7. The second plate represents a back view of the male skeleton, while the first is a front view.
a. The parietal hone, b. The occipital bone.
c. The temporal bone.
d. The cheek bone.
e. The lower jaw bone.
Neck and Trunk.
a. The bones of the neck.
b. The bones of the back.
c. The bones of the loins.
d. The hip bones. e. The sacrum.
a. The collar bones.
b. The blade bone.
c. The upper bone of the arm.
d. The radius, c. The ulna.
f. The bones of the wrist.
g. The bones of the hands.
h. The first row of finger bones.
i. The second row of finger bones. k. The bones of the thumb.
a. The thigh bone.
b. The large bone of the leg.
c. The small bone of the leg, d. The heel bone.
e. The bones of the instep. f. The bones of the toes.
8. It does not fall within the plan of the present work to give a description of the individual bones which go to make up the skeleton this must be sought in treatises on anatomy. Still there are many points connected with the subject of extreme interest to every reflecting mind, to which the attention of the young may be profitably directed, particularly as connected with the marks of wisdom and design in the Almighty architect. If our curiosity is excited to see a piece of ingenious machinery, or a new engine, shall we neglect to raise the covering which displays in the body the most striking proofs of design, surpassing all art in simplicity and effectiveness, and without any thing useless or superfluous.
9. If we compare the human body, as a work of art, with any forms of human architecture, how vastly superior does it appear. A watch, or a musical automaton are highly ingenious specimens of inventive skill; but where is the watch or the automaton that can, without repair, for the space of 80 or 100 years, continue to perform its movements with regularity and precision. And yet how much less complicated is their machinery, how vastly more solid, and durable the materials out of which they are formed !
10. If we examine a ship, we find it built for passive motion, and for resisting force externally applied ; a house or a bridge is constructed for solidity and firmness, on the principle of gravitation; a railroad car is built for rapid motion, and its wheels so adjusted, that they may not run off the track; but in the human body, we find not only securities against the gravitation of the parts, provisions to withstand shocks and injuries from without, but at the same time, the frame work is calculated to sustain an internal impulse from the muscular force which moves the bones as levers, or like a hydraulic engine, propels the fluids through the body.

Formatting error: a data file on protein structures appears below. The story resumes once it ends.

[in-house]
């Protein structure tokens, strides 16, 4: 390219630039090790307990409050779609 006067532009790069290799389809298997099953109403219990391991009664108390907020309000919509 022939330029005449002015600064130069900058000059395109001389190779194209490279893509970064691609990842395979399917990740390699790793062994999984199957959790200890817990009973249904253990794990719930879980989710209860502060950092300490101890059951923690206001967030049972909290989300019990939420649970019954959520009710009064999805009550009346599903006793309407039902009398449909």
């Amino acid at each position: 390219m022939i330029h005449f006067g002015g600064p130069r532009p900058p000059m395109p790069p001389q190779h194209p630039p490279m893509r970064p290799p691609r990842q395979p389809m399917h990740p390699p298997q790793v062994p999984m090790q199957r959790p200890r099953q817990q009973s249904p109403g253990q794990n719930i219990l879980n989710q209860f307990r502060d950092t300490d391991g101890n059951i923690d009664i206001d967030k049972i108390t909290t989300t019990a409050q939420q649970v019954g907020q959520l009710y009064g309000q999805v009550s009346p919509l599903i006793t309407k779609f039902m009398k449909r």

11. The human fabric is admirably adapted to resist the influences to which it is subjected ; in other words, there is a nice balance between the power of exertion and the capability of resistance. A deer or a giraffe is never injured by any leap which their muscular powers enable them to make, because the inert power of resisting the shock, bears a relation to the muscular power with which they spring ; and so it is in man. The elasticity of his limbs is proportioned very accurately to his activity; he readily resists shocks and impulses upon the lower extremities, because they are adapted to this end; but if the same are applied to the upper, the bones are broken or displaced, because they are adapted rather for extensive and rapid motion, than for resisting violent shocks.